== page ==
King Calls for Supporters of Public Education to Unite on Behalf of Children

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U.S. Secretary of Education John B. King Jr. today called on supporters of public education to set aside political and policy differences and work together to ensure all students – and especially the most vulnerable students – get the opportunity they need to be successful.

During a speech at the Center for American Progress, King laid out a bold vision for how the country can unite and move forward in ensuring equity and excellence in public education – from preschool through college. (Note: The Secretary’s prepared remarks follow.)

“For all who believe that strong, equitable public education is central to a healthy democracy and a thriving economy, now is the moment for us to set aside the policy differences that we have let divide us, and move forward together courageously to defend and extend this fundamental American institution,” King said.

During his speech, King highlighted passage of the Every Student Succeeds Act (ESSA), which was signed into law by President Obama a year ago, as an opportunity to move the nation forward together. And he called on those who have been on either side of debates over issues including testing, accountability, charter schools, and effective teaching to come together around shared values.

“Today we have a choice to make. We can continue to argue amongst ourselves about our disagreements. Or we can work together in pursuit of larger goals,” King said. “Now, I am not saying that we have to agree on every tactic or strategy. We won’t. But I am saying that we can reject false dichotomies and disparaging rhetoric. We can stop questioning our natural allies’ intentions and fight side by side for the belief that every student in America has the right to a great public education.”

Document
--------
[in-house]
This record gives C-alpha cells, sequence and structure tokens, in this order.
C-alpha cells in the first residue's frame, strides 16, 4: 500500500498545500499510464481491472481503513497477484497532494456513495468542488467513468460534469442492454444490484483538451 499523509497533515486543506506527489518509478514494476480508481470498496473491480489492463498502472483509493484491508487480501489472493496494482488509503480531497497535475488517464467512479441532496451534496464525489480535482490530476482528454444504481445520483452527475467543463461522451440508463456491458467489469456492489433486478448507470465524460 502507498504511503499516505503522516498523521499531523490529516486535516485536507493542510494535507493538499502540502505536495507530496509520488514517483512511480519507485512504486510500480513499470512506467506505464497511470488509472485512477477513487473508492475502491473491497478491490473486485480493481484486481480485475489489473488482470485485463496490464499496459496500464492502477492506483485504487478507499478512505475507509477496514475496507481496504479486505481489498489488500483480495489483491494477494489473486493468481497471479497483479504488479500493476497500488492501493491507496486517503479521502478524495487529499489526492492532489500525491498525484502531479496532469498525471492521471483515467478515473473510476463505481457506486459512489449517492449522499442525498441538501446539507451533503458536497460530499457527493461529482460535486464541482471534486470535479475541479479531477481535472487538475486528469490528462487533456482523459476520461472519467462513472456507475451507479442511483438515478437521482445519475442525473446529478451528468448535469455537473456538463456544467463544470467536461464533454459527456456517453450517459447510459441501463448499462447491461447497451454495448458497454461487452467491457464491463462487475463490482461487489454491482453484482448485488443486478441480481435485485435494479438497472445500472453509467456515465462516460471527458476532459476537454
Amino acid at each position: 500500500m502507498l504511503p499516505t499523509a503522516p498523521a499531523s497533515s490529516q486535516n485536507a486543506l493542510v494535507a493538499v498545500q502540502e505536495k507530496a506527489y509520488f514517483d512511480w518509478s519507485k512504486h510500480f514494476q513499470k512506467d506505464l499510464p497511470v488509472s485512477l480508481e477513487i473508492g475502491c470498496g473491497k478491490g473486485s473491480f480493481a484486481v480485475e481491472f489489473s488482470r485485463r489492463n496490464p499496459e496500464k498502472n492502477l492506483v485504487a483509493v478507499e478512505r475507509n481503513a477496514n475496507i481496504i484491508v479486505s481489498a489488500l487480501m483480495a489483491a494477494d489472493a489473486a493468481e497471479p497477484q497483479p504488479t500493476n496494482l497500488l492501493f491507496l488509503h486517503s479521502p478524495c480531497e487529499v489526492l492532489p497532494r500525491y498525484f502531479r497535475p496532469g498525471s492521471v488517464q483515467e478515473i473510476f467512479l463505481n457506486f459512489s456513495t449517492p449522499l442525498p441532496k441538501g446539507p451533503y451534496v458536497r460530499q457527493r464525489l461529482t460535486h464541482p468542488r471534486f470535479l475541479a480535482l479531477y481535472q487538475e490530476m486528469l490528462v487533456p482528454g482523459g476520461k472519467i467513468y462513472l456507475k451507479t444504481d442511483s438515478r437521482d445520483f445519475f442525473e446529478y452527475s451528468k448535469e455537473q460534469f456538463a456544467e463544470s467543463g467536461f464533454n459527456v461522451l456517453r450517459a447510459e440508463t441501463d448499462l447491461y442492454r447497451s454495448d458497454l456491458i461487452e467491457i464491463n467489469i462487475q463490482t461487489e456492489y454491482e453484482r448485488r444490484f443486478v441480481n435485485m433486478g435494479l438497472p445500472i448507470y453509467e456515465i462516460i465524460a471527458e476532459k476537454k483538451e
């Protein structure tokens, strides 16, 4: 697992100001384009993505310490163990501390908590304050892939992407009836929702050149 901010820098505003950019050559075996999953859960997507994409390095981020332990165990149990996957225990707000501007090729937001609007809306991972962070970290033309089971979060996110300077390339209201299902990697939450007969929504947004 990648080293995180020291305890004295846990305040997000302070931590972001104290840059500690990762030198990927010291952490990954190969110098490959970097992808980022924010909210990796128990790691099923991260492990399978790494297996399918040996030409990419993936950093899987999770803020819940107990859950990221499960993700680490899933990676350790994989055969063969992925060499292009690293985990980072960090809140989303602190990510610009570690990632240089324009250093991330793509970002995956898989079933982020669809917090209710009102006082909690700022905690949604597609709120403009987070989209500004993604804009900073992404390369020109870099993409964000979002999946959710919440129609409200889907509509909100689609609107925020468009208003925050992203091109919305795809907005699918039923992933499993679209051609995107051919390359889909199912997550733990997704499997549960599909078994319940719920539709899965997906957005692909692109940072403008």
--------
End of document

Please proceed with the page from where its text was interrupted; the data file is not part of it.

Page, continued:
The nation has seen encouraging progress over the last eight years.

  • The high school graduation rate is at an all-time high of 83 percent;
  • Dropout rates are down, particularly for black and Latino students;
  • Hundreds of thousands more children are attending high quality pre-school programs;
  • Achievement gaps by race and gender are closing;
  • More black and Latino students are attending college; and
  • The most recent national data saw the largest, most diverse class completing higher education in our history.

“But, for all our progress, more is required to meet the challenges our nation will face in the years to come…,” King said. “It is not enough for those already prosperous to prosper. Unless we are ensuring that all Americans can meaningfully participate in our nation’s growth, our nation will not succeed.”

King also called for equitable funding for the students, schools and districts that need the most help, reiterated the benefits of school diversity for all students, and called on education leaders to remain focused on preschool quality and college completion.

“We must continue to press on, firm in the knowledge that when we pull others up, they do not pull us down. When the light of opportunity shines on those who lack it, it does not dim for those already in its glow.”

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